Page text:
Author(s): Javad Parvizi*, Elie Ghanem, Jill Steinbrecher, Noreen Hickok, Robert L. Barrack; Rothman Institute,Philadelphia, PA
Title: The Changing Organism Profile in Periprosthetic Infection
Purpose: Periprosthetic infection (PPI) continues to compromise the outcome of otherwise successful joint replacement. The objective of this study was to evaluate the profile of organisms that have caused PPI over the last few years.
Methods: All 351 patients with PPI who received surgical treatment at our institution during 1999 to 2005 were included. The surgical treatment involved irrigation and debridement in 97 cases (28%), one-stage exchange arthroplasty in 31 cases (9%) and two-stage exchange arthroplasty in 217 cases (62%). The remaining 5 cases (1%) included patients who underwent revision arthroplasty for mechanical reasons but had multiple positive intraoperative cultures that necessitated antibiotic treatment. Patients were included only once in the analysis unless an organism was grown during a second revision procedure that was different from the one cultured during the initial surgery.
Results: The burden of PPI at our institution has increased over the last few years. Gram positive cocci cause 92% of PPI, while the incidence of infection with gram negative organisms (8%) was relatively low. A steady increase in the incidence of infections caused by methicillin resistant staphylococcus was noted with the incidence increasing from 13% in 1999 to over twice that at 30% in 2005.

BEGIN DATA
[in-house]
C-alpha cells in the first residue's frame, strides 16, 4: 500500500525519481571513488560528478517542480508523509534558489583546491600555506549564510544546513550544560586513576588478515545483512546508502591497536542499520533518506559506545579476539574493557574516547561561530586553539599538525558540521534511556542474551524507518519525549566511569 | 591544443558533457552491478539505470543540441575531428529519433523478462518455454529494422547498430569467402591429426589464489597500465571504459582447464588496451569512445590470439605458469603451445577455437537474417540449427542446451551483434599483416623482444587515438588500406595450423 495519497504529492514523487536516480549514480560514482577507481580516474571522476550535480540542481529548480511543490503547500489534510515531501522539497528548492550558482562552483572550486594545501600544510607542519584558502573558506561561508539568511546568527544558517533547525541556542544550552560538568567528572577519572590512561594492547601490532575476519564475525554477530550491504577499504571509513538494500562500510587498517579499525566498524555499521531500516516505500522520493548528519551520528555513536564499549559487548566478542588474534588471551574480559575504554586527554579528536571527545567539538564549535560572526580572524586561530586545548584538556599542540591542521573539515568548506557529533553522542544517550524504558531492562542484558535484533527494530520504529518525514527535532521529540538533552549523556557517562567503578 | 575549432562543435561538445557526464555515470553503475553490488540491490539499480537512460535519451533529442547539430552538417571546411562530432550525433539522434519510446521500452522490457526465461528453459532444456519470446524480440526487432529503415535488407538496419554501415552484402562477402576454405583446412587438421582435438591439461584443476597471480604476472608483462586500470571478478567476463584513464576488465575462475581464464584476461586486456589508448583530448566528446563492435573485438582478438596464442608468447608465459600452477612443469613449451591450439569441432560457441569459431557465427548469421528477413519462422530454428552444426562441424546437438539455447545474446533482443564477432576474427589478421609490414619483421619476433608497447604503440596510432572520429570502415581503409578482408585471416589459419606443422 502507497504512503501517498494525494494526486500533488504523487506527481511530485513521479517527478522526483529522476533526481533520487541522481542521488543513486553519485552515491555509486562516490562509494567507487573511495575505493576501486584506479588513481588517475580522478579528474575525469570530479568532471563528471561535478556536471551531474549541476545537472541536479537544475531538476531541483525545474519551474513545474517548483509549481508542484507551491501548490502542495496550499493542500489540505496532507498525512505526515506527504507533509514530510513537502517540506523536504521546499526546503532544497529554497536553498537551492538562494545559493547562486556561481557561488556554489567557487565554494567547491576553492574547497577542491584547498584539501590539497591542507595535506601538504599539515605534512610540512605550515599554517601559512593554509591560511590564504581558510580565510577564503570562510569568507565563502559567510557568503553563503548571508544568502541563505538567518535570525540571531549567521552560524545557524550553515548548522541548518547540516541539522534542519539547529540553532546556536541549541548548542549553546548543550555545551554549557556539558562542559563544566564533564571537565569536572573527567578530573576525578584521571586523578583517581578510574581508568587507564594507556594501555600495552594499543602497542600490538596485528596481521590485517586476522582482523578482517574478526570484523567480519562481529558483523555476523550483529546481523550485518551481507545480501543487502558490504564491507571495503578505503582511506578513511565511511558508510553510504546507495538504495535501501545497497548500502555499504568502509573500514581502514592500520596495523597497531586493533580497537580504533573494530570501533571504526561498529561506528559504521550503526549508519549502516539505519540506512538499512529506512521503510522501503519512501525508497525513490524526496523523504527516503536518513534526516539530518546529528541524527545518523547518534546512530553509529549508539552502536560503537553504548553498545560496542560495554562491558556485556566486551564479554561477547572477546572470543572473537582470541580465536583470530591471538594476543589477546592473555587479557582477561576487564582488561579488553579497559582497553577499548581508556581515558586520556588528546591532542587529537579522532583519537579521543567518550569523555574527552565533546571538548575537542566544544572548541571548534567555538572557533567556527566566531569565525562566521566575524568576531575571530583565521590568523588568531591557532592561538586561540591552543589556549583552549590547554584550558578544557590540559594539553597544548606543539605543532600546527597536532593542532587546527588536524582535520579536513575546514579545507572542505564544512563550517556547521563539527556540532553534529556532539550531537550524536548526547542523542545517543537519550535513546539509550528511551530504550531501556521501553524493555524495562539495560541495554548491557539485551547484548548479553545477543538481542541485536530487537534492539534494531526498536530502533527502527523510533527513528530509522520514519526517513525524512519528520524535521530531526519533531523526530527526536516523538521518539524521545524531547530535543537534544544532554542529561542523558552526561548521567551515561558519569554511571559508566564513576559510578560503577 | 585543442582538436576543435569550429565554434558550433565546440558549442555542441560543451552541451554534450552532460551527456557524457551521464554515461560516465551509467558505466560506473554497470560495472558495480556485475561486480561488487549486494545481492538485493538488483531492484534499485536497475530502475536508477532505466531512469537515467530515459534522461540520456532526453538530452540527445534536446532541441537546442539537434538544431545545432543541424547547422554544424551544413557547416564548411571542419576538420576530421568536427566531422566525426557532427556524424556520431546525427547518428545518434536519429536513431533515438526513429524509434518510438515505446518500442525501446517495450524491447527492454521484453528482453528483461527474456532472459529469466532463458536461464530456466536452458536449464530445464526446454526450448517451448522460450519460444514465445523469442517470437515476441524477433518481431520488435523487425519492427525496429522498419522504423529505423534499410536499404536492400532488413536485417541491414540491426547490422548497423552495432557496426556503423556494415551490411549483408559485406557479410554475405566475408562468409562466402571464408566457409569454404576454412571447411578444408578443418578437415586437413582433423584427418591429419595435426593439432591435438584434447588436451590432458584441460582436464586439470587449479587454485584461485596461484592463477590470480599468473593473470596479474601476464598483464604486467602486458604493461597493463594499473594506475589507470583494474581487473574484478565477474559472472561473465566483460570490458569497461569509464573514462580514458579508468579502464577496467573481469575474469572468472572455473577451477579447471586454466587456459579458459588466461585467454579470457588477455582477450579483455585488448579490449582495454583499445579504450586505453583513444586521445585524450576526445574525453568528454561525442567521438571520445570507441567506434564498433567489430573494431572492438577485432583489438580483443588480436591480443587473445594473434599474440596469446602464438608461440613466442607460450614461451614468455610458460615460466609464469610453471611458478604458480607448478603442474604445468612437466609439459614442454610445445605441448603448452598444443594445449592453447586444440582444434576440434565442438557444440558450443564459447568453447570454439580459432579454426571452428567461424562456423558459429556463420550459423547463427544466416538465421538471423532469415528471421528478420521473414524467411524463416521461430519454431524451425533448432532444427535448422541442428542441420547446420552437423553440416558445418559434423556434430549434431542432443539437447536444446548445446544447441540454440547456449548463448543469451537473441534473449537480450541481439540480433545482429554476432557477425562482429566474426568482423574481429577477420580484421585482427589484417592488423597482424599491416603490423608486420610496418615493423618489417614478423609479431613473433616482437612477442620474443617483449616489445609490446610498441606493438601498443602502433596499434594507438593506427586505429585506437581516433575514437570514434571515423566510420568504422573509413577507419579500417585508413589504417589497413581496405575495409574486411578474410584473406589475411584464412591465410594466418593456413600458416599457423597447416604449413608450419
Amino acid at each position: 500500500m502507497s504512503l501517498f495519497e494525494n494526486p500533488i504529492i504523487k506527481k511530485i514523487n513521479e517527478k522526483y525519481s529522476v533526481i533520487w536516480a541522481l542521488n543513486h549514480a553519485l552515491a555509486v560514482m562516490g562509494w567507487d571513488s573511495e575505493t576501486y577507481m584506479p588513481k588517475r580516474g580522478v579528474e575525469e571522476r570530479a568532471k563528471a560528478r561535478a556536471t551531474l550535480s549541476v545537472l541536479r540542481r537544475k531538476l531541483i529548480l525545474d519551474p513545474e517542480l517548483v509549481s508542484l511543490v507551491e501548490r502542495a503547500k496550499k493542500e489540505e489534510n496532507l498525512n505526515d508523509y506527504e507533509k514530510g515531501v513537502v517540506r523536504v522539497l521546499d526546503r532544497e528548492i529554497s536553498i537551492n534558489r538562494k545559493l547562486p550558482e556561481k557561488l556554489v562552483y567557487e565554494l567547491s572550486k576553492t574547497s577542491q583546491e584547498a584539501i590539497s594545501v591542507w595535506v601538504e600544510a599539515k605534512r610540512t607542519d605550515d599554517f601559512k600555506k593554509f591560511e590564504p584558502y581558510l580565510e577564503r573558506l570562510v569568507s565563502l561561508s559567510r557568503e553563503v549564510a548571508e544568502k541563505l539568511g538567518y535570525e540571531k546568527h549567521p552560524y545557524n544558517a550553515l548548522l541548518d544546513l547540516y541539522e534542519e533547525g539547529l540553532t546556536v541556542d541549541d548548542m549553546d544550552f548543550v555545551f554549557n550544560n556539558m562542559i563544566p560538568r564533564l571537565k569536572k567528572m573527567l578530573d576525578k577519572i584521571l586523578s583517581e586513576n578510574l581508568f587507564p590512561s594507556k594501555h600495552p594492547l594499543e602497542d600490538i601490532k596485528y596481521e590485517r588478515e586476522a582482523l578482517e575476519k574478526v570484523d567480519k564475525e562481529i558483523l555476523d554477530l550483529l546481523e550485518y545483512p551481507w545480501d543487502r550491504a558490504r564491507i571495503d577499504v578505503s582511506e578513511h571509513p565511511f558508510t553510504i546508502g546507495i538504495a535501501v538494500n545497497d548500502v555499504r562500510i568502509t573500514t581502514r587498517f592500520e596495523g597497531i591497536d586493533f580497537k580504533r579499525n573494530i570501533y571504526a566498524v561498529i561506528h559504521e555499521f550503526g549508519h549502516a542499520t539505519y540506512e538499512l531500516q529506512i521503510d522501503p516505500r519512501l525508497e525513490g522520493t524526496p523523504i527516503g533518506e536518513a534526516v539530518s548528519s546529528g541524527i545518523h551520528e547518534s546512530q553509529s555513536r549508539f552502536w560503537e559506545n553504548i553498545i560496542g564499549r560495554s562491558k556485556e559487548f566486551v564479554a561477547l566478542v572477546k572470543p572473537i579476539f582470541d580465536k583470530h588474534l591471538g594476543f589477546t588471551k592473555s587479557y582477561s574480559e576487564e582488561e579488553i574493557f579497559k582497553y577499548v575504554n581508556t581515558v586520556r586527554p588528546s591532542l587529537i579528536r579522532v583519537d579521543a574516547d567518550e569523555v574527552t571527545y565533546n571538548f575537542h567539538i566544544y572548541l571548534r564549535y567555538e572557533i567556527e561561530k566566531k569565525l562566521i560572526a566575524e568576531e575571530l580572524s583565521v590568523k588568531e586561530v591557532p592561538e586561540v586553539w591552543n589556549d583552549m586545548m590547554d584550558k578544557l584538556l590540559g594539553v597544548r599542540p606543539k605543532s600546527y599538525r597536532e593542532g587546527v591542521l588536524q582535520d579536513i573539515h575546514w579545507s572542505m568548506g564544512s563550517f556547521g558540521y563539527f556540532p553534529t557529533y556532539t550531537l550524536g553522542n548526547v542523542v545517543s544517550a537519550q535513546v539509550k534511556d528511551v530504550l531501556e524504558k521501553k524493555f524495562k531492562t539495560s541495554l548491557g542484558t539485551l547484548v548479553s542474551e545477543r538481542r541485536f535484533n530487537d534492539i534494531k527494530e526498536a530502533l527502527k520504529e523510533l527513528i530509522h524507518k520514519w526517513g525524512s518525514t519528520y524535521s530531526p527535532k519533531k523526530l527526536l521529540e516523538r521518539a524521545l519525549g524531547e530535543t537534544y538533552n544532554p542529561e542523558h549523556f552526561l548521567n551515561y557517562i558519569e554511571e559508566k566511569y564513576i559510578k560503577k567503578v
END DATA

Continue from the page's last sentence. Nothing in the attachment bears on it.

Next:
Discussion: Our data indicates that a change in the profile of infecting organisms resulting in PPI has occurred over the last few years, at least at our institution. The increase in the number of infections caused by methicillin resistant organisms could potentially compromise the success of current treatment for this problem. Although liberal use of antibiotic is likely to be the major reason, future studies are needed to assess the reason behind the worrisome rise in the incidence of methicillin resistant periprosthetic infections.